Marina Sergides considers whether recent events can bring us any closer to peace in the Middle East
On 19 May 2011 President Barack Obama set out his vision for a two state solution in the Middle East. At first glance, it appeared to be a surprising and promising variation on America’s unfaltering support for Israel:
“The United States believes that negotiations should result in two states, with permanent Palestinian borders with Israel, Jordan, and Egypt, and permanent Israeli borders with Palestine. We believe the borders of Israel and Palestine should be based on the 1967 lines with mutually agreed swaps, so that secure and recognised borders are established for both states. The Palestinian people must have the right to govern themselves, and reach their full potential, in a sovereign and contiguous state”.
Of course, the return of pre-1967 borders would require Israel to dismantle its illegal settlements and return Jewish settlers to Israel. However, the initial enthusiasm for Obama’s apparently progressive stance was short-lived. There is a significant difference between, on the one hand, saying that the establishment of a Palestinian state “will be based on” 1967 borders and, on the other, saying it “will be established on” 1967 borders. So, quick to benefit from the vagueness of his terms, Obama subsequently clarified his position following Prime Minister Netanyahu’s angry response to his comments. He subsequently said:
“Let me reaffirm what ‘1967 lines with mutually agreed swaps’ means. By definition, it means that the parties themselves – Israelis and Palestinians – will negotiate a border that is different than the one that existed on June 4, 1967.”
When one then considers Congress’s overwhelming support to Mr Netanyahu’s blatant defiance of any proposal to change the status quo, Obama’s initial progressive vision is, arguably, thwarted. On 24 May 2011 Netanyahu gave a speech to a jubilant American Congress. He set out the following ‘conditions’ to peace: 1. Israel will not talk to Hamas; 2. East Jerusalem will continue to be regarded as Israel’s capital (despite East Jerusalem being currently occupied); 3. There will be no return to the 1967 borders; and 4. The right of return for the Palestinian people will not be part of any settlement and should be resolved ‘outside of Israel’s borders’. During the course of his speech, Netanyahu simply repeated Israel’s unlawful stance. Senators and members of the House of Representatives rose to their feet more than 55 times during the speech, in a show of bipartisan support. Of course, two-thirds of these law makers had already heard Netanyahu the previous night at top US pro-Israel lobby AIPAC. AIPAC raises millions each year and pushes Congress to enact pro-Israel legislation such as tightened sanctions on Iran. AIPAC has indisputably emerged as the most influential foreign policy lobby in the United States — possibly eclipsing the traditional powerhouse lobbies for domestic gun rights, oil and army retirees.
It is abundantly clear, therefore, that the Israeli – American special relationship is fiercely protected and, in the short-term, there is little point in even attempting to redefine it. Perhaps, then, we should look for hope in events that are beyond the control of America and outside Israel’s reach. On 25 May 2011, Egypt announced that its border crossing with the Gaza Strip will be opened permanently. The decision represents a sharp turnaround from the position under ousted president Hosni Mubarak, whose government had restricted movement of people and goods from the enclave. Egypt’s Foreign Minister Nabil al-Arabi stated that Cairo planned to open the crossing, ending what he called his country’s “shameful” cooperation in keeping it closed. In yet further changes, Hamas and Fatah representatives have reached agreement on the issues dividing them. The rival Palestinian factions have signed a landmark reconciliation pact aimed at ending their bitter four-year rift – a deal that was mediated by Egypt. The Palestinian president, Mahmoud Abbas, said the accord ended “four black years” that hurt national Palestinian interests. The pact provides for the creation of a joint caretaker Palestinian government before national elections next year. Lastly, one must also remember that whilst Israel continues to be ‘best buddies’ with the US, it has faced increasing international condemnation for its actions in the occupied territories and has lost some very important allies. Following Israel’s deadly attack on the flotilla in 2010, Turkey (historically a strong strategic and military ally of Israel) declared that relations between the two nations would never be the same again and that “Israel’s practices were inhuman”.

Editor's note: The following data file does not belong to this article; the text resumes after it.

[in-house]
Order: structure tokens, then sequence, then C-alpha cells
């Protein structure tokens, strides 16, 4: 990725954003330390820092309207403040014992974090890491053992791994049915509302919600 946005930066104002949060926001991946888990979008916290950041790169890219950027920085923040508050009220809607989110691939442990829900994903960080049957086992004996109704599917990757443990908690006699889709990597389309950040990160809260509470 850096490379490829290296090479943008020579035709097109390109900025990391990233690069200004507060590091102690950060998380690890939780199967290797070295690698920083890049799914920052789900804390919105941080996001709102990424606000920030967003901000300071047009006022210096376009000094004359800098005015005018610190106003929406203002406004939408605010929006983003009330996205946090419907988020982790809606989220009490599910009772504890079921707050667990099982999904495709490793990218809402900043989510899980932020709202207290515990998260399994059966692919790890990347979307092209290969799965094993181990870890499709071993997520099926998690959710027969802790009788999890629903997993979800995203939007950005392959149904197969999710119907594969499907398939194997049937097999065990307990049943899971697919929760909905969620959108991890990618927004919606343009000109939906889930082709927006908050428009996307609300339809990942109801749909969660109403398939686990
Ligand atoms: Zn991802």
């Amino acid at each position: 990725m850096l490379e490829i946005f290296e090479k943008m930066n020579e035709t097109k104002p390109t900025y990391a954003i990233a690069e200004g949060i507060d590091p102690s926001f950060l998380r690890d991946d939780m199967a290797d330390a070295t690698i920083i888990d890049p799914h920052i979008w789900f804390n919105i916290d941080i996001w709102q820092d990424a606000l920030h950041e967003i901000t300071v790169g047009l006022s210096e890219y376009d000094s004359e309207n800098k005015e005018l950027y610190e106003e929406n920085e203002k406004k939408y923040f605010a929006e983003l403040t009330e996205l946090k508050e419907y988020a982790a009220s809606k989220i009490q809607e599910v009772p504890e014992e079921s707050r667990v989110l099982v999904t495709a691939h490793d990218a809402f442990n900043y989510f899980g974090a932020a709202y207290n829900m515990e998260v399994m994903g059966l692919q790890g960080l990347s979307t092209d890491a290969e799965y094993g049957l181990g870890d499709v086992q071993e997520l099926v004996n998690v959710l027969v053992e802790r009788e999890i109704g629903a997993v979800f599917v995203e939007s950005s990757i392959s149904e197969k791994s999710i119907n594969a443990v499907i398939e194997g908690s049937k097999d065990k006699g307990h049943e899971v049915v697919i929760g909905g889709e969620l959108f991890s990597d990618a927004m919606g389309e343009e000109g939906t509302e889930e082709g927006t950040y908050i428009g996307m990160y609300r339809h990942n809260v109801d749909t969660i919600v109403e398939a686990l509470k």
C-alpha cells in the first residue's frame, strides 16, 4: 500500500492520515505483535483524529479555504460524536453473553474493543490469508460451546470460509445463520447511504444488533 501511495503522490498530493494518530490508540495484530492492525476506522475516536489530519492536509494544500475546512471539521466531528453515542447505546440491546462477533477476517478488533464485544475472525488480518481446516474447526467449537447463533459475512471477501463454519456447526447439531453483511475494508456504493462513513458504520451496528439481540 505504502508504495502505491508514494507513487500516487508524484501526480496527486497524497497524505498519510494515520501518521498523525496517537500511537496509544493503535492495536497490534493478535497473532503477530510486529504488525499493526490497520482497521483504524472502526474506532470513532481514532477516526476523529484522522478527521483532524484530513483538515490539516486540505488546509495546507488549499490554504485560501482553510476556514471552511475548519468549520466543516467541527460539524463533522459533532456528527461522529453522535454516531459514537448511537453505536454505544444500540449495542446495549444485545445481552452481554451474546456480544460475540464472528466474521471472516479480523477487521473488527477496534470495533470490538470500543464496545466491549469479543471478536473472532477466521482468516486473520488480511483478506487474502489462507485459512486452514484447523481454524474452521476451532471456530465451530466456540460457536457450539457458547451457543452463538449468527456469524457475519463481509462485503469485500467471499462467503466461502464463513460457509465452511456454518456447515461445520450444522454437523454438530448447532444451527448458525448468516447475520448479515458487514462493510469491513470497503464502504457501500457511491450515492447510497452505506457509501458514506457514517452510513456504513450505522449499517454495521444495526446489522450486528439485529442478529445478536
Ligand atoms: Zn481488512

The wave of political change sweeping across the Middle East will undoubtedly have a profound impact on Israeli-Palestinian relations. The US and Israel can no longer rely on ‘client’ states such as Egypt to maintain the status quo. Further, should the newly found pact between Hamas and Fatah solidify, then Israeli will face, for the first time in a number of years, a more formidable and united Palestinian political force. Finally, as the discussion about the shifting of the international balance of power, away from the Western powers and towards the BRIC countries, grows ever louder, Israel’s ability to forcefully assert its political, military and economic with near impunity seems far less certain. It is difficult to predict how all of these factors will ultimately play out but what is clear is that the newly unfolding geopolitical landscape, in the Middle East and beyond, presents the Palestinian people and its leaders with an unprecedented opportunity based on at least some well-founded hope.